The Arizona Fall League is a lot like my romantic relationships – short-lived, dry, and rarely televised. Yesterday’s championship game marked the end of the 2018 AFL season. We laughed, we cried, but mostly we paid attention to football instead. It’s Thanksgiving, which means it’s basically Christmas, which means it’s basically spring. Time flies when your public water supply is spiked. January Grey will be here before you know it with projections for all the good boys/five girls and pop-up ads for all the bad ones. Small sample sizes aside, the AFL is basically a showcase for top prospects, so the ones who stood out warrant our attention. They’re the creme de la creme fraiche. So let’s take one last look back at the AFL leaders before we put these desert specs on ice and fly south to the Caribbean.

Hitting Leaders

Batting Average and OPS – Tyler Nevin (COL)

Nevin’s AFL performance about sums up his profile – a corner infielder with a good approach who can hit for both average and power. He’s 21, and hit .328 with 13 bombs in High-A in 2018. Power and average are always a beautiful combination but they’ll upgrade from pretty to sexy if Nevin carves a path to Coors. I don’t think he’ll get much more than a cup of coffee this year. Rather, he’ll hit the upper minors with a real shot to break things open in 2020.

Home Runs – Peter Alonso (NYM), Will Craig (PIT), Braxton Davidson (ATL)

Of these three, Peter Alonso piques my interest. There’s nothing wrong with the other two (at least that I know of…I don’t pry), but Alonso’s 2018 season and the possibility of some 2019 redraft value make him stand out. He hit .285 with 36 homers across two levels (AA/AAA) in 2018. He can’t run and his fielding is suspicious, but right now Dominic Smith is slotted as the Met’s Opening Day first baseman. That’s not exactly an unstoppable force. There could be a duel in the spring for that gig.

Runs Batted In – Keston Hiura (MIL)

We’ve covered him a bit already, but you can’t do much better than what Hiura did this fall. To go along with the league-leading 33 RBI, the 22-year-old hit .323 with five homers and seven steals. His ETA is 2019, and his 70-grade hit tool should play immediately. The only question is how much playing time he’ll see and/or if he has a real chance to win a gig out of spring training. It’s hard to imagine Arcia going anywhere, and Schoop is your current clubhouse leader for the keystone, but man this kid can hit.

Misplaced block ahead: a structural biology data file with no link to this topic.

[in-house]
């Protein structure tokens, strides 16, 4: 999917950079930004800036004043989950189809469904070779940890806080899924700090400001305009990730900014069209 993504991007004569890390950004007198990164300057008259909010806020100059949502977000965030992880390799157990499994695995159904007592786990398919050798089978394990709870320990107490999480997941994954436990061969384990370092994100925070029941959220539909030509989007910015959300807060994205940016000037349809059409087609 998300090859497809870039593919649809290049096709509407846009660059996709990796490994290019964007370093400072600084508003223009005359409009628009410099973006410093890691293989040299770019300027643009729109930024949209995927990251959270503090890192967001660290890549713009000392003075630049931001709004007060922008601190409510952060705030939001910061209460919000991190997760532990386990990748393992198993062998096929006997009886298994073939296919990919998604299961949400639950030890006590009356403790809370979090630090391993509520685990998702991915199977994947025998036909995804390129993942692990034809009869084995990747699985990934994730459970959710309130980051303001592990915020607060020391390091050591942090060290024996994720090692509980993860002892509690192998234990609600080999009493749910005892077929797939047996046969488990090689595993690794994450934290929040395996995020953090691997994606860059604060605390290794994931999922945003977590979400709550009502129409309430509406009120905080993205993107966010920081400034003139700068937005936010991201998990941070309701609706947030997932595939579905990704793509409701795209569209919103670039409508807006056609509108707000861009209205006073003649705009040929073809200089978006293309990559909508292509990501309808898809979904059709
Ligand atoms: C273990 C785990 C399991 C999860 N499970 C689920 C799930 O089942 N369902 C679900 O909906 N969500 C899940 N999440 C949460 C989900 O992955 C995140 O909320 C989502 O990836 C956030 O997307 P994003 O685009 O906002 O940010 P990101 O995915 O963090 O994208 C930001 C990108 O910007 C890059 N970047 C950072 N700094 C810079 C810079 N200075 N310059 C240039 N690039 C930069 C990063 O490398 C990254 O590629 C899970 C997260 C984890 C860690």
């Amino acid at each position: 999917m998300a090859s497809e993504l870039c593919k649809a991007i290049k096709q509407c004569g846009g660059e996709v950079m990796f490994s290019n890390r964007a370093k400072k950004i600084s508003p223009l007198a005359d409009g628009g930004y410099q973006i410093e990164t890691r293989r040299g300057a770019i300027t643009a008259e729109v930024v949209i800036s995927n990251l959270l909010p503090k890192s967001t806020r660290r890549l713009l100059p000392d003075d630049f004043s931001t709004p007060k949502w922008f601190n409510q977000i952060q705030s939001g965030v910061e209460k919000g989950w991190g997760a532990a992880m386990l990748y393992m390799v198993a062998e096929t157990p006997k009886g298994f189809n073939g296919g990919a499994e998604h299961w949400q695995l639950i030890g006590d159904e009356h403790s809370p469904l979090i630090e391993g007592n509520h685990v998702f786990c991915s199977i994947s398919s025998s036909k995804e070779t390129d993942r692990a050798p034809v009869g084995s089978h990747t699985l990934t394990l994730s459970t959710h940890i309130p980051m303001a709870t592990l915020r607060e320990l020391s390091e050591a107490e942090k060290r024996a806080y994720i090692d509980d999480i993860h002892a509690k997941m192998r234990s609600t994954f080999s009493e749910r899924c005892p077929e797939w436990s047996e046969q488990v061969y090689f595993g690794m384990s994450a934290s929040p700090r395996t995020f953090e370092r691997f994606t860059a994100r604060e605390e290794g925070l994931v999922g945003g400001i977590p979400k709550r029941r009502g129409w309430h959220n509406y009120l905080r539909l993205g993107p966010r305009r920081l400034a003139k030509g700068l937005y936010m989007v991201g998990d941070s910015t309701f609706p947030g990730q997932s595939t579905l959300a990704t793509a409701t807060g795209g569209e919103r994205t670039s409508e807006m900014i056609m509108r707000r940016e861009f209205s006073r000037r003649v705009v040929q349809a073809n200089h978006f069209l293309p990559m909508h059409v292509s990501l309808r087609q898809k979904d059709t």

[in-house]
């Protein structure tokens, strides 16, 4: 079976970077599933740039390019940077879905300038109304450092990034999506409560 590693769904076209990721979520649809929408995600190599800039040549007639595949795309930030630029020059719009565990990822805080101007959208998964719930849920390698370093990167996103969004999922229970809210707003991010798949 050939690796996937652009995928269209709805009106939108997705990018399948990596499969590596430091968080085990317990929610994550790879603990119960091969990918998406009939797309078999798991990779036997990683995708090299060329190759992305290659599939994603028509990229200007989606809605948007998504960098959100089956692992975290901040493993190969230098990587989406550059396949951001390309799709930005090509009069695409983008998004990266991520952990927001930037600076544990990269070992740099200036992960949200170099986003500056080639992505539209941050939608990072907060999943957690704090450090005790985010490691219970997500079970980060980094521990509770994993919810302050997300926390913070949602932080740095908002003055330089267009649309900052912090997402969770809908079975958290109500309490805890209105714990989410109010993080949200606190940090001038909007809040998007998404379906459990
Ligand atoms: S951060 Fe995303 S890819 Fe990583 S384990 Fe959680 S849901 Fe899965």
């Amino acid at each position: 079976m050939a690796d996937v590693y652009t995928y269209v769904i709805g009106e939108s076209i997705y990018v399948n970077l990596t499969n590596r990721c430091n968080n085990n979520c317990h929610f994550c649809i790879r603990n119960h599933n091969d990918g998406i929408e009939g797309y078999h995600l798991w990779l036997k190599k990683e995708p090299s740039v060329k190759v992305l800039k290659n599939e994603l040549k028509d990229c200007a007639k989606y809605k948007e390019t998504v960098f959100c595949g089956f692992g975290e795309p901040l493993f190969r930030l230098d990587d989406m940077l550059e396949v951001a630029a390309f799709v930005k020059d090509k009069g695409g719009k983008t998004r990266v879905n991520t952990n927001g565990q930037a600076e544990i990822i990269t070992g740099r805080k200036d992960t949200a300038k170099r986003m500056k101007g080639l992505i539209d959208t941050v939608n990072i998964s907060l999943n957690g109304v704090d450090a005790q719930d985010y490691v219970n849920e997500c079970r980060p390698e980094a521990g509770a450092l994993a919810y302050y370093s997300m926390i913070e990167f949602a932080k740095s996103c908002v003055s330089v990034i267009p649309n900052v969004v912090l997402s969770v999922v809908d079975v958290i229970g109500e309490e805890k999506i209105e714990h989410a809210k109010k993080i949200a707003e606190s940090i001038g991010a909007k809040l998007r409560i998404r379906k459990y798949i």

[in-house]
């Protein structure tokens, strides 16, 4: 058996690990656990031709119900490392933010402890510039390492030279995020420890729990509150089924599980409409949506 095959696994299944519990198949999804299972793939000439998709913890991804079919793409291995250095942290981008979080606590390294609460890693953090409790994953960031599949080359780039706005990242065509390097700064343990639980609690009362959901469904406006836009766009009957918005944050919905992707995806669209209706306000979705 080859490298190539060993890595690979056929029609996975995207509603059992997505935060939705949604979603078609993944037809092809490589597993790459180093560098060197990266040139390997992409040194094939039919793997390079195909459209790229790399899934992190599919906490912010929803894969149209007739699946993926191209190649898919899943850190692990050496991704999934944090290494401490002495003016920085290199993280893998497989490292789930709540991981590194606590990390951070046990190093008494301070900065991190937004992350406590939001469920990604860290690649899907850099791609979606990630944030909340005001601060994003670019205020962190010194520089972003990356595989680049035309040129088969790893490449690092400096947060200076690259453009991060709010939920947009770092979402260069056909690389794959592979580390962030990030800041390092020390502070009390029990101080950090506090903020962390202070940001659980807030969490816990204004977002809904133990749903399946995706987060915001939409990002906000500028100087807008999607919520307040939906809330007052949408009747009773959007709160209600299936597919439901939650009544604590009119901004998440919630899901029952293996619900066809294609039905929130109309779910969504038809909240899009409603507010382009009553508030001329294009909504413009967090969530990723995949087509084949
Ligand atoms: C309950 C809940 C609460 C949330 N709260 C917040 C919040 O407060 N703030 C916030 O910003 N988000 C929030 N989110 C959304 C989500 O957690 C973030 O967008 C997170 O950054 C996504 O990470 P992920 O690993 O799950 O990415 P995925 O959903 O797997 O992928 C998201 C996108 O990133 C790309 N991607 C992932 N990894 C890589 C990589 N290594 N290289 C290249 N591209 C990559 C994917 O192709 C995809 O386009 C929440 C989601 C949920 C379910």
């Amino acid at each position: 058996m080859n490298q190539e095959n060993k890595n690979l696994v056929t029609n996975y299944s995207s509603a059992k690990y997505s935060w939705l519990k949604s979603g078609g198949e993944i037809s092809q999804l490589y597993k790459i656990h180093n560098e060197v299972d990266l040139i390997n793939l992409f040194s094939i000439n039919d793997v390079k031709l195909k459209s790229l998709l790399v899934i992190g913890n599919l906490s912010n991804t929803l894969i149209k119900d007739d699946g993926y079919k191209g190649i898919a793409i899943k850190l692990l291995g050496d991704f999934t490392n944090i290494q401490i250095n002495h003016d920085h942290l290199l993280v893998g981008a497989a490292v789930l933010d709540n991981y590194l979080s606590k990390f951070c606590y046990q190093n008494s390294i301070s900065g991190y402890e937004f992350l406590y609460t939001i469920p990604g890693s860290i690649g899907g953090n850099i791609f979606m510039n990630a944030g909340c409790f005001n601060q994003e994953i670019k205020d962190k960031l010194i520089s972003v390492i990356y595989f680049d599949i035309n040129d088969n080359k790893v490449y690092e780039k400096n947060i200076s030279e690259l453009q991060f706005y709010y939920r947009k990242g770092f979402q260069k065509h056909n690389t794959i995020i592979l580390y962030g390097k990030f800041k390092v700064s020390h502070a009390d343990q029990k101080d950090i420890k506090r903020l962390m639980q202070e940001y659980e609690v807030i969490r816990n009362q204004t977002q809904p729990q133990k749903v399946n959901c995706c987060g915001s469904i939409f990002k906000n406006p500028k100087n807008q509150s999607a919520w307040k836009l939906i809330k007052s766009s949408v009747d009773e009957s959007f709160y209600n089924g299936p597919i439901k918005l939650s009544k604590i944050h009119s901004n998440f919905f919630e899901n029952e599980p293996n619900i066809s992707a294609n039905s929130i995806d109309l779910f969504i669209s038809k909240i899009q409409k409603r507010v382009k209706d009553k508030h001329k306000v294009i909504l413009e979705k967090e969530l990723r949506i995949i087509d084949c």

Runs and Steals (AKA the SAGNOF Special) – Nick Heath (KC)

Heath is a burner who hits from the left side and probably ends up as a one-dimensional fantasy threat. ‘Round these parts it’s called SAGNOF. At 24, he’ll head to the upper minors in 2019, and could be relevant in redraft leagues towards the end of the season.

Pitching Leaders

Strikeouts – Forrest Whitley (HOU)

I clumsily ranked Whitley behind Alvarez in the top tier of the Astros system a month or so ago, and now I look like the mayor of Crazytown. After throwing just 26 innings for Corpus Christi in 2018, the AFL was Whitley’s chance to show some more – and boy did he ever. In 26 more innings this fall, the 21-year-old righty struck out 36 batters and walked seven with a 2.42 ERA. I don’t think he’ll break camp, but I’d bet my dog a dollar he gets at least one start in 2019.

Earned Run Average (Starters) – Garrett Williams (SF)

Williams has a decent plus fastball and curve. An ERA north of six in Double-A isn’t exactly promising though. I still think he ends up as a lefty reliever, but he figured something out in the desert this month. His AFL ERA finished at 1.88 with 27 strikeouts in six starts.